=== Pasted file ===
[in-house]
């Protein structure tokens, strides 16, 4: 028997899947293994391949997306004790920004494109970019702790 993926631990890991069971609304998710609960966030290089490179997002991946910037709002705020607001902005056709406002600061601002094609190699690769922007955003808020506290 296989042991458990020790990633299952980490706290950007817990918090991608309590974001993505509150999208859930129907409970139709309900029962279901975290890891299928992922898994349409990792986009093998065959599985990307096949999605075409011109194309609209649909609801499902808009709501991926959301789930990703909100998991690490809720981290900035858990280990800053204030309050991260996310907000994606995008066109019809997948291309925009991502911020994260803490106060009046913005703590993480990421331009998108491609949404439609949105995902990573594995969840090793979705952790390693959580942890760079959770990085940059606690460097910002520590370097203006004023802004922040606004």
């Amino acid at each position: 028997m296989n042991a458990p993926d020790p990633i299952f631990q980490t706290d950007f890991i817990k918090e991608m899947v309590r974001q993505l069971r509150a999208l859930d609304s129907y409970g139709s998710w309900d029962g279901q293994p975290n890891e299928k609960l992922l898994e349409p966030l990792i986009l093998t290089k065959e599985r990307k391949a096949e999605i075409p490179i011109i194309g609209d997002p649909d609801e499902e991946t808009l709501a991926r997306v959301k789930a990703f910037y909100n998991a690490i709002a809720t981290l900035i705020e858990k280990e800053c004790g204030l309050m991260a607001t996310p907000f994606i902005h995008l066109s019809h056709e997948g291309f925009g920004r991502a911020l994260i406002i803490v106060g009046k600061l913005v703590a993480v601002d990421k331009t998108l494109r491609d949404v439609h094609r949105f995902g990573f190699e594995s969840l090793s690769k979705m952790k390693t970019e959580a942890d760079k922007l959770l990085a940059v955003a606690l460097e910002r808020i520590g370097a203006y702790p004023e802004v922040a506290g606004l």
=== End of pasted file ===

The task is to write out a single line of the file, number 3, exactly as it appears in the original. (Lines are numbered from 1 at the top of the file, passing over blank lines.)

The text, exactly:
């Amino acid at each position: 028997m296989n042991a458990p993926d020790p990633i299952f631990q980490t706290d950007f890991i817990k918090e991608m899947v309590r974001q993505l069971r509150a999208l859930d609304s129907y409970g139709s998710w309900d029962g279901q293994p975290n890891e299928k609960l992922l898994e349409p966030l990792i986009l093998t290089k065959e599985r990307k391949a096949e999605i075409p490179i011109i194309g609209d997002p649909d609801e499902e991946t808009l709501a991926r997306v959301k789930a990703f910037y909100n998991a690490i709002a809720t981290l900035i705020e858990k280990e800053c004790g204030l309050m991260a607001t996310p907000f994606i902005h995008l066109s019809h056709e997948g291309f925009g920004r991502a911020l994260i406002i803490v106060g009046k600061l913005v703590a993480v601002d990421k331009t998108l494109r491609d949404v439609h094609r949105f995902g990573f190699e594995s969840l090793s690769k979705m952790k390693t970019e959580a942890d760079k922007l959770l990085a940059v955003a606690l460097e910002r808020i520590g370097a203006y702790p004023e802004v922040a506290g606004l």